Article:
I really don’t need to say this, do I?

Talk To Them
All too often, landowners and river users’ relationships never get past quick nod. Start a conversation, and see where it goes—a friendly chat can go a long ways to helping relationships. At the very least, wave.

8 Ways to Enjoy a Winter Without Snow

The flowers in my front yard are already poking out of their buds. And there isn’t enough snow to go skiing yet. Here’s how to make the most of a snowless winter.

Let’s face in, siting around whining about the lack of snow, while tempting, will do nothing except annoy your friends. Go for a hike. It will get you up into the mountains, get your lungs and legs in shape, so when (or if) you have a chance to ski, you’ll be ready for it.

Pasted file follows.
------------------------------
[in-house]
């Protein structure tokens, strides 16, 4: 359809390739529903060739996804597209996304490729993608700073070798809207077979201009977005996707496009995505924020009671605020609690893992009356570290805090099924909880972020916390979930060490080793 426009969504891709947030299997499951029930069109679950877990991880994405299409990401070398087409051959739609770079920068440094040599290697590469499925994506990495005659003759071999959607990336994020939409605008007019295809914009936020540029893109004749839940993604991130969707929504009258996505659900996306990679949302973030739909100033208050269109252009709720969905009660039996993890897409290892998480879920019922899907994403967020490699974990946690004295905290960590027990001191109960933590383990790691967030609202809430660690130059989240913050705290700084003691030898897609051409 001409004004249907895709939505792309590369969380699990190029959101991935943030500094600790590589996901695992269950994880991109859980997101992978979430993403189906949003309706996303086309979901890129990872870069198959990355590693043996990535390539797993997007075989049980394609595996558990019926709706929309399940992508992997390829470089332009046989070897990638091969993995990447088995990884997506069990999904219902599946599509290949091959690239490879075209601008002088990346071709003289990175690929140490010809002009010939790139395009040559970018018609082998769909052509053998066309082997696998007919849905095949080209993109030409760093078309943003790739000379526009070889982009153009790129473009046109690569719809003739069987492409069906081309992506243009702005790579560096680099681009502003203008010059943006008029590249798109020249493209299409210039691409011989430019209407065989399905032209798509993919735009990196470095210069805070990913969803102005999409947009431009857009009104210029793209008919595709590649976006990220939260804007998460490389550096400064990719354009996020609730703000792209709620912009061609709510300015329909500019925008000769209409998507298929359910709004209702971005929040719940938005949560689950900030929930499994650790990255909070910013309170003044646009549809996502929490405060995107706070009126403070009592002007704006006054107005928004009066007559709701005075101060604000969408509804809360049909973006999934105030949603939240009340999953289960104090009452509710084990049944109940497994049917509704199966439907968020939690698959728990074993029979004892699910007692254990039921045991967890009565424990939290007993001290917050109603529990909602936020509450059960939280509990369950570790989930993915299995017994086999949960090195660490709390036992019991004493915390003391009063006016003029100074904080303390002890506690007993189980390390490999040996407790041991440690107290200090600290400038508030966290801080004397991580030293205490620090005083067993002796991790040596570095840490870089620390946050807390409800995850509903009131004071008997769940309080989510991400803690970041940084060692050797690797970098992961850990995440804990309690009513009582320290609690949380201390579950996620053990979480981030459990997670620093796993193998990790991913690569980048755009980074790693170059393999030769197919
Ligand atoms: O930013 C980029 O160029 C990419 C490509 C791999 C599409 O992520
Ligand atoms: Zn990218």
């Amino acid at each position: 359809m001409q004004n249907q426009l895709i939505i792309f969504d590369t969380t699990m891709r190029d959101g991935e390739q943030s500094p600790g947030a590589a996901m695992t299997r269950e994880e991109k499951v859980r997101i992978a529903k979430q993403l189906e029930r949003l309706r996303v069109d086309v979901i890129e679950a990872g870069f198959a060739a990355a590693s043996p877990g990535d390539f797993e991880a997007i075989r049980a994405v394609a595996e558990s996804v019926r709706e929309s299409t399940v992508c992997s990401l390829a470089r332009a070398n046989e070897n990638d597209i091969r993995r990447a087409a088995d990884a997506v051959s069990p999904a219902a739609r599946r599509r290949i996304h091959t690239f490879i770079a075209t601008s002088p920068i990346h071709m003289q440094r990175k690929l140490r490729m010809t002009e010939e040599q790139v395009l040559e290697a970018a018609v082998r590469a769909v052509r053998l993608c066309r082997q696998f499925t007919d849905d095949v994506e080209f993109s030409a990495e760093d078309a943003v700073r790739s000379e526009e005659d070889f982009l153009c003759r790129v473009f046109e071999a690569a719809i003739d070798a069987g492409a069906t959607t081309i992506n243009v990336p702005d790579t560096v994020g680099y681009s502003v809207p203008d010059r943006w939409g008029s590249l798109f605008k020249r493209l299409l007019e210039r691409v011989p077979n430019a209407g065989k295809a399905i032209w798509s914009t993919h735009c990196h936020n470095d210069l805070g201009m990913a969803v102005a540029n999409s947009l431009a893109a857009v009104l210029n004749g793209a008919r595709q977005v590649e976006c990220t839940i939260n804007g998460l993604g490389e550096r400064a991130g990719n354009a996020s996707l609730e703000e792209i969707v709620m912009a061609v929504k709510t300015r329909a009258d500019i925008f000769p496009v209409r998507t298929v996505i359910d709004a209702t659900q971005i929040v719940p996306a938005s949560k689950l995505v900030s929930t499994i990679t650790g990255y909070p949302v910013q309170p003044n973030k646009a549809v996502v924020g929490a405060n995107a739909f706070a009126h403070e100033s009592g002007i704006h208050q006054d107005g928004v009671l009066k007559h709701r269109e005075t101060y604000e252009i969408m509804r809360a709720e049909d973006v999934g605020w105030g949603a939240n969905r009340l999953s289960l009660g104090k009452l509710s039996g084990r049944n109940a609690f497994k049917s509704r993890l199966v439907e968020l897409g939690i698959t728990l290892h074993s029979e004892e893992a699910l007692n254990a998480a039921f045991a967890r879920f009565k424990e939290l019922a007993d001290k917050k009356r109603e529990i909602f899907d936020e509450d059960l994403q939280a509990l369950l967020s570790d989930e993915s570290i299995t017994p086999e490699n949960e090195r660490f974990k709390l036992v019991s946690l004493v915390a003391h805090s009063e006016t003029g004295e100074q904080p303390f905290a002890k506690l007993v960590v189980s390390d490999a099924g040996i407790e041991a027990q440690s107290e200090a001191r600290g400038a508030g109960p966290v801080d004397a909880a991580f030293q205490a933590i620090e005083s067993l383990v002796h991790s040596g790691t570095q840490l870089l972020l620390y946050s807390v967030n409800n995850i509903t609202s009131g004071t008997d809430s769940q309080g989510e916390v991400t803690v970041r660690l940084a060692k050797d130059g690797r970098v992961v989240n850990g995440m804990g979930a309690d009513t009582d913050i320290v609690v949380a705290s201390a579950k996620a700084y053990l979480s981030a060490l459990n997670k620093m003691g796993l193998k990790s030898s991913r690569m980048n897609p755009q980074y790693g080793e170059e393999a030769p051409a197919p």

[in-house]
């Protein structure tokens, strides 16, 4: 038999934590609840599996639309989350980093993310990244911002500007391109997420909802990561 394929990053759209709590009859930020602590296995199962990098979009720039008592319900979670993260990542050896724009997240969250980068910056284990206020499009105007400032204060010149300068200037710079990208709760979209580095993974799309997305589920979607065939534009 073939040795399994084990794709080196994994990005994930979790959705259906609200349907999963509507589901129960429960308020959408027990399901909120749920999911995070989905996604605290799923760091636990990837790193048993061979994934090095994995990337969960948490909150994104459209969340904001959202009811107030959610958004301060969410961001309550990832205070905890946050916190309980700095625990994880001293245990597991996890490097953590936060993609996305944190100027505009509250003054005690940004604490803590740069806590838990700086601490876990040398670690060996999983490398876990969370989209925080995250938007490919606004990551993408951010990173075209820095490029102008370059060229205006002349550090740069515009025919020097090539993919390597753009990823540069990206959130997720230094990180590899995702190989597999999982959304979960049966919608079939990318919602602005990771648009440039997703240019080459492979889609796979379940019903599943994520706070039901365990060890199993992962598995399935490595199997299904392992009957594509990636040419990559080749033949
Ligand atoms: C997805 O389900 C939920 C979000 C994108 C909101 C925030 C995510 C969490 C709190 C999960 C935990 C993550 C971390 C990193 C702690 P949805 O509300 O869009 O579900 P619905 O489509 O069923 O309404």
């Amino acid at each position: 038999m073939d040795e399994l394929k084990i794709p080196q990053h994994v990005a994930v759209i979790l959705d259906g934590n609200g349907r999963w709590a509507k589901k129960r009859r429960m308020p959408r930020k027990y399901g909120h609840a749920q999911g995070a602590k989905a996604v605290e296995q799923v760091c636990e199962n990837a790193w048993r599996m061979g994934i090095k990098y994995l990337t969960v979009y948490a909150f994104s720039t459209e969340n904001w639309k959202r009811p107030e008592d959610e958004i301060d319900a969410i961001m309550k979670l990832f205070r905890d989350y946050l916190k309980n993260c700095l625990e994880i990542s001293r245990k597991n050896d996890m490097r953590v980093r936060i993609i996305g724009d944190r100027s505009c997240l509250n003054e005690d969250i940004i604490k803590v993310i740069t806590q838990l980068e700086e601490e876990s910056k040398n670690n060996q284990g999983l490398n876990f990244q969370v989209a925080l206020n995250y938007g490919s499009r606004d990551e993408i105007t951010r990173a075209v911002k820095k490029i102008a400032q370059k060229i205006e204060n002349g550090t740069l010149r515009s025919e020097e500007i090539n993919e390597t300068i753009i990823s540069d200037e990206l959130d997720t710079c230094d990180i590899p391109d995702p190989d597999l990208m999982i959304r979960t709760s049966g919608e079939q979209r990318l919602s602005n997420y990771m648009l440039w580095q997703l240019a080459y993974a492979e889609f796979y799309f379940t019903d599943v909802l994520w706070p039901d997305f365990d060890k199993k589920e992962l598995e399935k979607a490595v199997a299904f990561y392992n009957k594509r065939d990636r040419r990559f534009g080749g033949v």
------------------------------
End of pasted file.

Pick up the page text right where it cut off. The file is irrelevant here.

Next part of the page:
Get As Muddy As Possible
Cyclocross racing was invented to keep road bikers in shape during the off-season. There’s no reason it can’t work for skiers too. It works the quads, and takes place during the fall and winter. And it packages mud, competition, chances to fall down in dramatic fashion, and a die-hard crowd of good folks to cheer you on, and beer afterwards. In fact, it sounds a lot like skiing.

Slide Down Non-Frozen Water
Skiing is sliding down water. The water just happens to be frozen. You can still slide down water when it’s in liquid form. It just goes by another name: whitewater kayaking. It packs a lot of thrills, gives you a new sport, and with it, of course, a chance to buy more new gear.

And Do That Early, Dude